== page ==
About an hour into "Funny People," the thought started creeping into my head.
"This is the best movie I've seen this year."
And indeed it was. It was raucously funny, sharp, poignant, featured good performances, and balanced multiple plot points like it was a circus performer.
But there's a point where something big happens, and the wheels just fall off.
The film centers around comedian George Simmons (Adam Sandler), a comedian/movie star who has grown comfortably numb with his fame. He drifts through his life, which is mostly a giant house full of TVs and jet skis and iPods he has never even opened, and women who want him for the story it'll give them later on.
When he finds out he has a rare form of leukemia (with a treatment regimen that leaves him an 8% chance of surviving), George decides to spend his last days going back to his roots, performing stand-up.
Then he meets aspiring comic Ira Wright (Seth Green), likes his stuff, and hires him to first write jokes for him, then be his assistant, fetching his coffee, booking gigs, and talking him to sleep at night.
Early on the film is very good. There's a tremendous scene where George wanders into the doctor's office, stopping to shake hands, take photos, and speak with fans. Then he gets the bad news, and wanders back out in a haze as public adoration becomes an onslaught.
The first part of the film tells a grand tale about a famous person living with a death sentence hanging over his head and his (perhaps subconscious) choice to help a new generation of comedian get a foothold. George gruffly mentors Ira, even as he tells him he won't, giving Ira opportunities first to write jokes for him at a corporate gig at MySpace, then giving Ira the chance to do his own act (in a funny scene that features a James Taylor cameo using language you just don't image James Taylor using).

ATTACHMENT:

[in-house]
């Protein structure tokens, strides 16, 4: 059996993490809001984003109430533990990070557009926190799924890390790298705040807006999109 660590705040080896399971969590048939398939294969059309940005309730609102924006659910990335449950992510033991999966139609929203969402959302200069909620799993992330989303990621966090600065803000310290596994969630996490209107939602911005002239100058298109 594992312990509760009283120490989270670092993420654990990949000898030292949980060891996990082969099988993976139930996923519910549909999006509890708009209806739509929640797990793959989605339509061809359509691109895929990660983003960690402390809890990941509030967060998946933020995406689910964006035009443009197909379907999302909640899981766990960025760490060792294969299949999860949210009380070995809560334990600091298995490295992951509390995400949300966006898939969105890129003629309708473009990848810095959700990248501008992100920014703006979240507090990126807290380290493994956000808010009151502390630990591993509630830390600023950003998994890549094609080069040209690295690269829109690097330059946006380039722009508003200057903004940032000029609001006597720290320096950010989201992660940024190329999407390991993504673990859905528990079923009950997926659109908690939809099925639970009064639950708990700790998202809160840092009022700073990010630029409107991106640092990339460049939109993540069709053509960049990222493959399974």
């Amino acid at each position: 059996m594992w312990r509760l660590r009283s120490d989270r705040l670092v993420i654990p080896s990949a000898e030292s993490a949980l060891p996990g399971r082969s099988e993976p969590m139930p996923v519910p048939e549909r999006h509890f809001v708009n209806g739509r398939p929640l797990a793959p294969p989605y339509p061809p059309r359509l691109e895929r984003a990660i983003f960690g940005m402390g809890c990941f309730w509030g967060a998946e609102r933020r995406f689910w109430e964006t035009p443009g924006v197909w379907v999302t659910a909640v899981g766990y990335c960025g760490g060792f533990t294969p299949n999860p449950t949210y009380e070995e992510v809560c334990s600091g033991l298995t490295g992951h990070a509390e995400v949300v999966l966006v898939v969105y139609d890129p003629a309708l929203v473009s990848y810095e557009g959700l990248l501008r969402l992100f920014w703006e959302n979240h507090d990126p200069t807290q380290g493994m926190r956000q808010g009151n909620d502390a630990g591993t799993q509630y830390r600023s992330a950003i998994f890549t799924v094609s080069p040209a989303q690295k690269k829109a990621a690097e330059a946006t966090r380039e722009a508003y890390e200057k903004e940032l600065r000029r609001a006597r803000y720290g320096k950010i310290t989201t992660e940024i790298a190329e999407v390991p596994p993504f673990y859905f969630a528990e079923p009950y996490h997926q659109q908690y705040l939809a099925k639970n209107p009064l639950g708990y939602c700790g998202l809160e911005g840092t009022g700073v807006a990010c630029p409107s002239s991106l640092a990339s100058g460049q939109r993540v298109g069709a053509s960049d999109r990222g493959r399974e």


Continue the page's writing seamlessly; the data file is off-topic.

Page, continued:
"Funny People" is full of fantastic cameos, from Taylor to a host of comics from Paul Reiser and George Mitchell to Sarah Silverman (and a terrific exchange between Eminem and Ray Romano).
It's also wickedly self-referential, from those cameos to using real-life Sandler home videos at the film's outset to jokes about Rogen's weight loss.
Director Judd Apatow, who has directed three films but has been involved making a dozen or so or some of the better comedies of the past several years ("Forgetting Sarah Marshall" and"Superbad," to name two), was hitting on all cylinders.
But the film shifts focus from the comedians to George's love life and his attempts to reconnect with the girlfriend he blew it with years earlier (Leslie Mann).
She moved on, getting married to "The Australian George Simmons" (Eric Bana) and having kids (Mann and Apatow's real-life progeny Iris and Maude Apatow), and eventually George and Ira venture up to her home in San Francisco, and the film becomes a mediation on whether the "embrace the now" attitude should apply when doing so tears an established, relatively happy family apart.
It's jarringly, ploddingly tangential and brings the film to a screeching halt, pushing several promient characters and subplots to the back burner. It's as if Apatow finished the film, then decided his wife and kids need a lot more screen time, and just pastes it on the end.
The film runs about 2 hours, 30 minutes, and would have been a much better film had they shaved off at least 30 minutes (probably a bit more).
As it stands, "Funny People" is a good film that coulda, woulda, shoulda (heck, it was) been a great on.